What Will Happen?
Employees are entitled to join a union to address disagreements or grievances throughout their employment. Jim’s formal grievance will be considered because the workplace is unionized. It provides an opportunity for employees to resolve their problems in a formal setting (Sultan, 2012). As a result, upon filing the grievance, the union authorities are required to launch a formal inquiry to look into Jim’s claims of unfair treatment. Notwithstanding Bob’s (the supervisor’s belief)’s that the grievance won’t be taken seriously because he filed it on his own behalf, the issue will be reviewed, and if there is evidence to support the claim, the proper actions will be taken. The truth is that Jim and every other employee will have their case heard and considered as long as they are union members. Jim anticipates receiving the proper handling of the grievance filing and investigation processes. There is an apparent disagreement that needs to be considered and resolved fairly and reasonably.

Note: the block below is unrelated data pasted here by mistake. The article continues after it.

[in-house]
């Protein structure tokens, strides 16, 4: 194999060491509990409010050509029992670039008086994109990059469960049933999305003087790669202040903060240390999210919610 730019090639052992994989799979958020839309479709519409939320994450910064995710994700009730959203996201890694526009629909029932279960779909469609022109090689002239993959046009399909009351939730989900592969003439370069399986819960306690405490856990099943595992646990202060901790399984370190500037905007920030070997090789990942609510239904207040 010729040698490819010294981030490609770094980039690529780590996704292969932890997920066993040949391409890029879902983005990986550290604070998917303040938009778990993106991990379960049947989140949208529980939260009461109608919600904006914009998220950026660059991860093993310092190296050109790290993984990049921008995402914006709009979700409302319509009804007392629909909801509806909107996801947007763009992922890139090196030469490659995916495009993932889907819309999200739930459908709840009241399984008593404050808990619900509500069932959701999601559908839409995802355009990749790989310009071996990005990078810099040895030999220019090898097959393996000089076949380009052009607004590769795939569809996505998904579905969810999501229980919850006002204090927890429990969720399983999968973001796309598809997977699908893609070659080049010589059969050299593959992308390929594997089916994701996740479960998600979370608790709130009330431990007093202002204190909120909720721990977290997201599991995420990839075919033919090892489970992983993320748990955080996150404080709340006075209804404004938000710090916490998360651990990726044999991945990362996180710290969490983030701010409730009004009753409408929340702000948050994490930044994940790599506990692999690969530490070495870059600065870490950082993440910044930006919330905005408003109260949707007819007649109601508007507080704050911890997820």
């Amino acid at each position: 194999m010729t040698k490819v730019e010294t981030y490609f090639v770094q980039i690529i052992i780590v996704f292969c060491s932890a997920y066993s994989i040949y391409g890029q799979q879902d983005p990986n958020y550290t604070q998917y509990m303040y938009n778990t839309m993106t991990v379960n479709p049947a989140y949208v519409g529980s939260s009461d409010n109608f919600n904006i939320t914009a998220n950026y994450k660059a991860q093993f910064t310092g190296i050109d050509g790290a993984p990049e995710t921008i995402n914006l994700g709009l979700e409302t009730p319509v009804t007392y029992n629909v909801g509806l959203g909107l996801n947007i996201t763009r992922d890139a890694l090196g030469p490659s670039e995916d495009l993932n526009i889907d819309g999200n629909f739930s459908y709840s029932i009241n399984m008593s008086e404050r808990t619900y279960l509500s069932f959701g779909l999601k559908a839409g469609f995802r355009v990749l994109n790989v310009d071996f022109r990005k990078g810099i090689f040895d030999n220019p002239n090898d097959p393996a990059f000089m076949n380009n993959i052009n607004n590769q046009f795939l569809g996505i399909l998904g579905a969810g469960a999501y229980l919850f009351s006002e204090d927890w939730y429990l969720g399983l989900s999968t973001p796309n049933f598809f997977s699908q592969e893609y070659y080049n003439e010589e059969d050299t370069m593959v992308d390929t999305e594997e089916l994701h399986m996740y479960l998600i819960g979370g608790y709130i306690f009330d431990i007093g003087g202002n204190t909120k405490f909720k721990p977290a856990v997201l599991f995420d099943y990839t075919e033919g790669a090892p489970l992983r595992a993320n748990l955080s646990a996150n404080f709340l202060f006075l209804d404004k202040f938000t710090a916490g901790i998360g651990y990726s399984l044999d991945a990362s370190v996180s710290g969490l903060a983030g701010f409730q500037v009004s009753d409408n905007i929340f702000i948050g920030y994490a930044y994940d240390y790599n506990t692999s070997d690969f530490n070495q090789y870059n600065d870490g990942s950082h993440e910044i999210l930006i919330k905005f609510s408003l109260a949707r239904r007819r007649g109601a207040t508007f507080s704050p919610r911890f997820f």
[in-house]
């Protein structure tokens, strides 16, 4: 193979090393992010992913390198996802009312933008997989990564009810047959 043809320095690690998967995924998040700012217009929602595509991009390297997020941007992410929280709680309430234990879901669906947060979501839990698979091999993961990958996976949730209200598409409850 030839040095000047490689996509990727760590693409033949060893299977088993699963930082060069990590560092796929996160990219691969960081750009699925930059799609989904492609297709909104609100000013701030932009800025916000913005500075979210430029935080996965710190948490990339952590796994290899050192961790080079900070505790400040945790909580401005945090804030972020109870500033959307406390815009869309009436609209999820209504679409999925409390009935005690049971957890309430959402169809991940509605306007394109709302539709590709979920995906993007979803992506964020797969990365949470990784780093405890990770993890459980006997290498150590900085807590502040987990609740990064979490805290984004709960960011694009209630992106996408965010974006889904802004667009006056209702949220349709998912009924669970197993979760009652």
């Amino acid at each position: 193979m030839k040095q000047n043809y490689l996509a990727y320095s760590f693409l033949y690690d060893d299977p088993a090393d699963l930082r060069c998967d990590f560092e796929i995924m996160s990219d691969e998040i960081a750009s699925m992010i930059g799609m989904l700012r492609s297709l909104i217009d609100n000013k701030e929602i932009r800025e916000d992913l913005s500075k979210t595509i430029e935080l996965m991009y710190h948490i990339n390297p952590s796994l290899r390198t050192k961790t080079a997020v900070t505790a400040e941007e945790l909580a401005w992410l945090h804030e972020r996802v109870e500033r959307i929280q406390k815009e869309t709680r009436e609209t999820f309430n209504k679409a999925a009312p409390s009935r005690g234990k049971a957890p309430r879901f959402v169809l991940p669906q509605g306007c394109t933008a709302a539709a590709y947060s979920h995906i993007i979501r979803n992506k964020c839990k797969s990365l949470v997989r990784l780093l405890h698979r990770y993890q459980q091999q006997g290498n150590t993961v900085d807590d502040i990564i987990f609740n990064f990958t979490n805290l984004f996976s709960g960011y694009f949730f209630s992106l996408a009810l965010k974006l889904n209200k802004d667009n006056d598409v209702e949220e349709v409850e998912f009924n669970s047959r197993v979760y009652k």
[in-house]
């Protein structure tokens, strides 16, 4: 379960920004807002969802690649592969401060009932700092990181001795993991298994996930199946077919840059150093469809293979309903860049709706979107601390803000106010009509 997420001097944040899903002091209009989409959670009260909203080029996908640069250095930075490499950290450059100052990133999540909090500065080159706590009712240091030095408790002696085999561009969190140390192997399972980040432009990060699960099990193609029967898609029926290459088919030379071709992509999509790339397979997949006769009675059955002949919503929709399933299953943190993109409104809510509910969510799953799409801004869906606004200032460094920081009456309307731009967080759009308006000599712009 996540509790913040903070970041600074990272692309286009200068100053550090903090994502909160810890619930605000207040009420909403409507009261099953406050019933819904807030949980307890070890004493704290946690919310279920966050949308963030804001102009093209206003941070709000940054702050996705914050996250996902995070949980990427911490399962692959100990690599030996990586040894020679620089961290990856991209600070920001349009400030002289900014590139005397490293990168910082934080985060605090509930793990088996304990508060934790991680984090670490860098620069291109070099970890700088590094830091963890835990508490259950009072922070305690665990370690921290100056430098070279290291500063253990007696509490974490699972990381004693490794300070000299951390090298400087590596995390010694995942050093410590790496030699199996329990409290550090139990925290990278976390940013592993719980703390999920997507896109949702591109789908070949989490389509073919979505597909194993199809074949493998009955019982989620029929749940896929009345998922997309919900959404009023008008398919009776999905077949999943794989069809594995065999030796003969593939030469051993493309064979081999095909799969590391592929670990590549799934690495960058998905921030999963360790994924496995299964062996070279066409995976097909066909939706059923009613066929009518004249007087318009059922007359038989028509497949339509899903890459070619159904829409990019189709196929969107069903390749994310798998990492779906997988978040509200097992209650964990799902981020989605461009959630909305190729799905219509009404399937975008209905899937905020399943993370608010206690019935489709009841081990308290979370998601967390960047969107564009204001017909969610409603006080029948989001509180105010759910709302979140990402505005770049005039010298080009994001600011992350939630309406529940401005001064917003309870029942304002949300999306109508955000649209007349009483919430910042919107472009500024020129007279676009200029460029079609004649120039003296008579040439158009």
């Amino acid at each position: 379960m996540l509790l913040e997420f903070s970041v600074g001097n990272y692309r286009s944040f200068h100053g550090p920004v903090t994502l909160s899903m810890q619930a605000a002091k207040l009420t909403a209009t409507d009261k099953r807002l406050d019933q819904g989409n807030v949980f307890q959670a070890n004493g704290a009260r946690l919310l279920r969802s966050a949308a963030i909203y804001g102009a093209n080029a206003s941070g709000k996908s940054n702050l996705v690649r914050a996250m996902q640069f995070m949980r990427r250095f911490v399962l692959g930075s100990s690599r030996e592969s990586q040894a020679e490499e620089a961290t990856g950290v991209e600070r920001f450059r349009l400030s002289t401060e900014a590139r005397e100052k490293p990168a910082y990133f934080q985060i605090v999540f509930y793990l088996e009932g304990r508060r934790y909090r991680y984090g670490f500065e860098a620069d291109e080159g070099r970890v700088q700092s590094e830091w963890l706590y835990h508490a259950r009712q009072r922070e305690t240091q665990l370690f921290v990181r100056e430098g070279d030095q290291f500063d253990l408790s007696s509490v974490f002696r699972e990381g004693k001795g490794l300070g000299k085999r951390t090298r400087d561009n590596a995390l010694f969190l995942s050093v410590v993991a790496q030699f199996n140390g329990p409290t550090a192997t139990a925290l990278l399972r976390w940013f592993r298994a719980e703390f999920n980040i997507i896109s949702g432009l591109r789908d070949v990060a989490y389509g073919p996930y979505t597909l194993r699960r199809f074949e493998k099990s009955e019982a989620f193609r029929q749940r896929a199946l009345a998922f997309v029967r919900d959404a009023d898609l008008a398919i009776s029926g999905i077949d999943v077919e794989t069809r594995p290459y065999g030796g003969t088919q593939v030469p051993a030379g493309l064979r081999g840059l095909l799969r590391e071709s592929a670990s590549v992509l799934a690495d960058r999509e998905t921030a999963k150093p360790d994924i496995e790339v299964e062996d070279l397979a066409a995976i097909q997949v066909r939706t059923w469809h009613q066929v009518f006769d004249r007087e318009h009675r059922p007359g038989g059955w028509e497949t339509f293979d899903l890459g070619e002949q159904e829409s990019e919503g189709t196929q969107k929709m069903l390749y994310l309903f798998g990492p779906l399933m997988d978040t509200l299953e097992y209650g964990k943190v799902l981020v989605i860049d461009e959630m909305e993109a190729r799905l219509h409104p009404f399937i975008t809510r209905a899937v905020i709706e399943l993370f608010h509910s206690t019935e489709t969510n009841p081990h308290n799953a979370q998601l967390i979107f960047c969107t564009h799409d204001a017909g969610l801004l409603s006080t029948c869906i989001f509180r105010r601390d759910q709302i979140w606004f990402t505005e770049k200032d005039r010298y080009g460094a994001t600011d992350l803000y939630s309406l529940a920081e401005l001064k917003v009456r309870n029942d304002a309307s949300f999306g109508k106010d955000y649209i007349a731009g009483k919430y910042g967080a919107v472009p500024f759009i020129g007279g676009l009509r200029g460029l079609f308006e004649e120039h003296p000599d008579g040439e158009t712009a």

The Crucial Steps in Solving the Problem
The employee must file a grievance, either verbally or in writing, as the first step. This is the first step in the entire process of fixing the problem. The supervisor’s response to receiving the grievance is the second phase. But in Jim’s case, the manager does nothing and offers the worker the chance to pursue a union-related course of action. In this instance, the supervisor does not address the problem, and it moves forward by involving the union leaders (National Labor Relations Board, n.d.). A more substantial probability of resolving the issue exists once the officials are involved.